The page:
• The workshop activities encouraged great discussion about themes within food economy such as: food purchasing behavior, impacts of access and infrastructure on food purchasing, motivations and values that influence food choice, and the need for more education

Revisions based on pilot feedback:

  • Categories: Additional categories were added to the Purchasing Power activity and examples were given to help clarify each category.
  • Questions: Additional questions were added to the Purchasing Power reflection section to encourage discussion about the type of food being purchased, the representative nature of the group and the circulation of money from food businesses into the community.
  • Time: Time was added to the Purchasing Power and Reflection discussion. The overall workshop time was increased to 1.5 hours.

Recommendations and next steps:

  • Incorporate FEET into Workshop 1
  • Complete Workshops 2 and 3
  • Pilot full Workshop 1 with participant group that is representative of Steering Committee organizations

For a more detailed data analysis and conclusions from pilot workshop evaluations click here.



Food Economy Maps


The Food Economy Maps created with both GIS technology and Google Fusion show the level of economic activity in the food system in the neighborhoods served by the Steering Committee. Both the static and dynamic maps can be useful in community analysis, and can be a springboard for discussing the cultivation of a more robust community food economy in the area.

While these maps should be updated and may include more parameters (related to job quality, income levels, household size, etc.), the current information on food sector businesses, annual sales, and number of jobs provides a solid jumping-off point for summer work.

Recommendations & Next Steps

1. Develop, Complete and Run Workshop 2:

The 2013 Practical Visionaries Field Project Team has begun to develop the framework for Workshop 2, part of the popular education curriculum series, that will incorporate these maps into group discussion about the food economy. We recommend that summer work include continuing to develop, complete and run this workshop.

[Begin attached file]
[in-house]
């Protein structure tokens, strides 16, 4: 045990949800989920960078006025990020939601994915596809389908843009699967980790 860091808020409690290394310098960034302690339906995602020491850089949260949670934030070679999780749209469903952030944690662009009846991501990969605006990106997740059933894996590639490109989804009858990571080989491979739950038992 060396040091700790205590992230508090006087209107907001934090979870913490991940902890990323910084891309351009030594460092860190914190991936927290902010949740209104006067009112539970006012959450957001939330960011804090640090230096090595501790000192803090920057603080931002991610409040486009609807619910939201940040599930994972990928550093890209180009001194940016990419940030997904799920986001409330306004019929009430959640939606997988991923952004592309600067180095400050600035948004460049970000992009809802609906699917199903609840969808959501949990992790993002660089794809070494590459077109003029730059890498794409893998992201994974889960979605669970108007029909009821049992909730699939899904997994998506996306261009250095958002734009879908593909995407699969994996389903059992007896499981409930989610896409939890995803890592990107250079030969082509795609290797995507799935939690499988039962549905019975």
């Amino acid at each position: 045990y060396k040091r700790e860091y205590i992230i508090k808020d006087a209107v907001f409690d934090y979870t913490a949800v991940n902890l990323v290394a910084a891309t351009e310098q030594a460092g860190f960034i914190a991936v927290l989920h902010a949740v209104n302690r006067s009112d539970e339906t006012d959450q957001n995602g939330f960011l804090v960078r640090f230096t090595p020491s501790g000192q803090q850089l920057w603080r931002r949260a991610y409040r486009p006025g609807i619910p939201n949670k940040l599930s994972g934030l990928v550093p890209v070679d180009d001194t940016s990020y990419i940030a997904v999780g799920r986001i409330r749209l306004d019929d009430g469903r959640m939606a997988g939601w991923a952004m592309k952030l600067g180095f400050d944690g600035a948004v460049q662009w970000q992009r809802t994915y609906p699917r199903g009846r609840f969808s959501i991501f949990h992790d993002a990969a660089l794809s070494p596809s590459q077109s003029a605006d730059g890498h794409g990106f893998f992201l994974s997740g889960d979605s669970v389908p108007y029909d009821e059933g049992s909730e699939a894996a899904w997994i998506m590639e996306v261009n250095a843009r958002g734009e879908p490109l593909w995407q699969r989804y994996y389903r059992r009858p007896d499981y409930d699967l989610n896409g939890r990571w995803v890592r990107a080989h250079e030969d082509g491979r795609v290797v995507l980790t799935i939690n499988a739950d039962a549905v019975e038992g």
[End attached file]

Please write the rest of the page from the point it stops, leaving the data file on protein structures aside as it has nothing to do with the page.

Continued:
2. Add Community Data to the Community Economy Map:

As a part of Workshop 2, community members will analyze six food economy maps. The workshop should also focus on gathering data from community members through FEET and/or other Workshop 2 activities in order to create a map that is representative of localized food economy activities. Directions for developing this map are in the Google Fusion User’s Guide.

3. Create Labor Map:

There is great value in understanding the quality and types of jobs held in the food sector. We recommend that data be collected and analyzed with regard to the types of food-related jobs, the wages, benefits and injuries on the job in order to gain a better understanding of food sector workforce. This data will likely be available through the Bureau of Labor Statistics website.  Our efforts to represent the quality of food sector jobs was limited by zip-code level data – we recommend that the summer work focus on more localized data and/or more specific food business categories to learn about the food sector jobs available. Furthermore, the Reference USA data collected merged the payroll/benefits data for food sector businesses. Additional research should be conducted to separate these datasets and calculate wages/salaries and benefits for each worker, food system category, and neighborhood and/or zip code.

4. Organize and Use Expanded Data:

The maps currently display aggregated data by zip code. This data is also available from the Practical Visionaries Field Project Team in the expanded version that details information about individual businesses. We recommend that this data be organized and made into a user-friendly format and incorporated into Workshop 2 activities.

5. Review Data for information about Anchor Institutions:

The data represented in the six food economy maps displays aggregated data by zip code. In order to investigate what businesses within these zip code areas are considered anchor institutions, we suggest looking at the expanded data that has information about the total annual sales and employment numbers of each business. Somerville Community Corporation in particular was interested in having data on anchor institutions and their purchasing and employment capacity.

Additional secondary research would also inform this analysis of anchor institutions – it is important to define “anchor institution” consistently and within the context of the study area and community of focus. An anchor institution may have plenty of money flowing in and out, but understanding the relationship between an anchor and its neighbors is key to understanding its role in the community economy. Sample questions include: “what is the percentage of local (within zip code boundaries) employment?” or “how much money are the neighborhood residents spending at the institution?” Collecting data on the relationship of anchor institutions to their local economies is an important next step for this study.